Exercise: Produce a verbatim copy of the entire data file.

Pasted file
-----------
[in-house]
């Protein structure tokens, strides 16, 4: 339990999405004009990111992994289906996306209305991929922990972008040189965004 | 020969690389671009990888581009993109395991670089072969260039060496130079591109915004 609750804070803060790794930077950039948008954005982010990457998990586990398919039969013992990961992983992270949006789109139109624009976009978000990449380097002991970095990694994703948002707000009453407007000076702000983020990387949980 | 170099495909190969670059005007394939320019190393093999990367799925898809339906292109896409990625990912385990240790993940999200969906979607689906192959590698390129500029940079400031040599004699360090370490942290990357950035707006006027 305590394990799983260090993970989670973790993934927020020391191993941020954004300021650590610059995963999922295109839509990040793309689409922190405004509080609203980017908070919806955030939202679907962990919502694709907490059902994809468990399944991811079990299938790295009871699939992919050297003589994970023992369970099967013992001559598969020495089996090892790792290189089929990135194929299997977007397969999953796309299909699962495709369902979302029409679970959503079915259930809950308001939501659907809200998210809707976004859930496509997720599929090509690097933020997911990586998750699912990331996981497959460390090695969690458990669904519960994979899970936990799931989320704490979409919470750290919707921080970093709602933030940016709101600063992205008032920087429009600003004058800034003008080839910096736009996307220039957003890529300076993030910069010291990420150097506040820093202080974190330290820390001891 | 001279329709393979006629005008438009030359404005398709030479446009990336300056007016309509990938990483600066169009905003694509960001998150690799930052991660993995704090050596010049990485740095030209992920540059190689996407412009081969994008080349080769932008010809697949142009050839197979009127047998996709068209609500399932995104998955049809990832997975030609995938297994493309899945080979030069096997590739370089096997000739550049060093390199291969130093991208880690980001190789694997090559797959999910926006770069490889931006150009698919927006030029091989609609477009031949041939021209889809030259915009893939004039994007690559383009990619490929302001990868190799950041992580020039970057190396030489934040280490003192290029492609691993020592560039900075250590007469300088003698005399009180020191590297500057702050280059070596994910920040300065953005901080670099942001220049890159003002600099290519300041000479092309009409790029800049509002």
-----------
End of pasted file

[in-house]
């Protein structure tokens, strides 16, 4: 339990999405004009990111992994289906996306209305991929922990972008040189965004 | 020969690389671009990888581009993109395991670089072969260039060496130079591109915004 609750804070803060790794930077950039948008954005982010990457998990586990398919039969013992990961992983992270949006789109139109624009976009978000990449380097002991970095990694994703948002707000009453407007000076702000983020990387949980 | 170099495909190969670059005007394939320019190393093999990367799925898809339906292109896409990625990912385990240790993940999200969906979607689906192959590698390129500029940079400031040599004699360090370490942290990357950035707006006027 305590394990799983260090993970989670973790993934927020020391191993941020954004300021650590610059995963999922295109839509990040793309689409922190405004509080609203980017908070919806955030939202679907962990919502694709907490059902994809468990399944991811079990299938790295009871699939992919050297003589994970023992369970099967013992001559598969020495089996090892790792290189089929990135194929299997977007397969999953796309299909699962495709369902979302029409679970959503079915259930809950308001939501659907809200998210809707976004859930496509997720599929090509690097933020997911990586998750699912990331996981497959460390090695969690458990669904519960994979899970936990799931989320704490979409919470750290919707921080970093709602933030940016709101600063992205008032920087429009600003004058800034003008080839910096736009996307220039957003890529300076993030910069010291990420150097506040820093202080974190330290820390001891 | 001279329709393979006629005008438009030359404005398709030479446009990336300056007016309509990938990483600066169009905003694509960001998150690799930052991660993995704090050596010049990485740095030209992920540059190689996407412009081969994008080349080769932008010809697949142009050839197979009127047998996709068209609500399932995104998955049809990832997975030609995938297994493309899945080979030069096997590739370089096997000739550049060093390199291969130093991208880690980001190789694997090559797959999910926006770069490889931006150009698919927006030029091989609609477009031949041939021209889809030259915009893939004039994007690559383009990619490929302001990868190799950041992580020039970057190396030489934040280490003192290029492609691993020592560039900075250590007469300088003698005399009180020191590297500057702050280059070596994910920040300065953005901080670099942001220049890159003002600099290519300041000479092309009409790029800049509002």